Dear Jew in the City,
I know that there is a mitzvah to tell the story of our Exodus during Pesach, but why then? Why don’t we have to tell the story of getting the Torah or the story of sitting in succahs? Why is this the holiday we have to tell stories on?
In Shemos Rabbah (2:5), someone asked Rabbi Yehoshua ben Karcha why God first spoke to Moshe from a thorn bush of all things. Rabbi Yehoshua ben Karcha replied, “You know, if God had appeared to Moshe from a sycamore tree, you would have asked me the same question.” He then answered the question but he made a valid point: every time we ask “Why is it A and not B?” we should realize that if things were in fact B, we would still ask about them. Why do we shake four species on Succos and not on Yom Kippur? Why do we blow shofar on Rosh Hashana and not on Shavuos? They’re all equally valid questions.
Before we answer this question, let’s first examine the alternative scenarios you propose. What’s the story of Succos? That God caused the Jews to dwell in huts when they traveled in the wilderness. That’s it. There’s not much to tell.
How about the Shavuos story? There’s a little more meat on the bones there – God told us not to come close to the mountain, then He gave us the Ten Commandments among thunder and shofar blasts – but it’s still pretty sparse. Did you ever see the movie The Ten Commandments? With a name like that, you’d assume it would be the Shavuos story but 90% of that movie is the Exodus – the birth of Moses, the ten plagues, the Red Sea splitting, etc. The part with the Ten Commandments is almost an afterthought.
So now let’s address your question: why is Pesach the storytelling holiday? The Sefer HaChinuch addresses this in his analysis of the mitzvah to retell the story of the Exodus on Seder night. Exodus 13:8 says, “You shall tell your son on that day, ‘It is because of this that God acted for me when I left Egypt.’” Not only do we have to retell the Passover story to others, we must recall it even if we’re all alone as per verse 13:3, “Moses said to the people, ‘Remember this day, on which you left Egypt, the house of slavery….” The reason for this is because the Exodus from Egypt is the seminal event in Jewish history. It was that day that God took the Jewish people out of Egypt to serve only Him.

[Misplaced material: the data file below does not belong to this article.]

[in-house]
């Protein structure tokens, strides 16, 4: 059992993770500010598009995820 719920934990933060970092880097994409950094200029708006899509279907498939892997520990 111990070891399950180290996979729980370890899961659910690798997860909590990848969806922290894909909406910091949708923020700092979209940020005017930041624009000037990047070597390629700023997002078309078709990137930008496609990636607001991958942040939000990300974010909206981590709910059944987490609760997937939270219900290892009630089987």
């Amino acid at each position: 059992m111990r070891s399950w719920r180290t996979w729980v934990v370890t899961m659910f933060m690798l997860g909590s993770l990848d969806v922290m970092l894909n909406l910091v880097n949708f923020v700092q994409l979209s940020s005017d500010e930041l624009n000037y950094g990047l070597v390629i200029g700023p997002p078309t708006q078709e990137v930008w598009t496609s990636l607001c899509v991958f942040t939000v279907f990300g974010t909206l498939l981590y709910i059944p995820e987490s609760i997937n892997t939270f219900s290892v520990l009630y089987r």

That’s not to say that the revelation at Sinai isn’t important; it’s obviously hugely important, it’s just not the event that made us a nation. In a previous post, I compare the Torah to our Constitution. As important as the Constitution is, we don’t have a national holiday celebrating its ratification in 1788. Rather, we celebrate the Declaration of Independence in 1776. That’s what made the US a nation. Pesach is the Independence Day of the Jewish people. (Unlike the United States, the Jewish nation does celebrate receiving our corpus of laws, on Shavuos. You will note, however, that the reason we celebrate Shavuos isn’t even explicit in the Torah.)
The seven-week period from Pesach through Shavuos, which we mark by counting the 49 days of sefiras ha’omer, recreates the seven weeks from the Exodus to the revelation at Sinai, so it’s tempting to view Sinai as the culmination of the Exodus. I’m not so sure that this is the case. After Sinai, we had the sin of the Golden Calf, followed by building the Mishkan (Tabernacle), the sin of the spies, wandering in the desert, the manna, the rebellion of Korach, and finally entering the land of Israel. But that’s still not the end! That was followed by the conquest of the land under Joshua, the rule of the Judges, the reigns of Saul, David and Solomon, the building of the Temple, the civil war that split the nation, the exile of the Ten Tribes, and the destruction of the Temple. But wait, there’s more! I could continue through Purim, the building of the second Temple, Chanukah, etc. straight through to modern times. Jewish history is a continuum. There may be “chapter breaks” but the story of the nation has no ending. It does, however, have a definitive beginning. The Exodus from Egypt was the event that transformed “the children of Israel” from a large extended family to an independent nation dedicated to the service of God.
This is why we constantly recall how God redeemed us and why we do things “zeicher l’yetzias Mitzrayim” – in commemoration of the Exodus from Egypt. Other events may be supremely important, but the Exodus is the event in which God defined us.
Rabbi Jack Abramowitz
JITC Educational Correspondent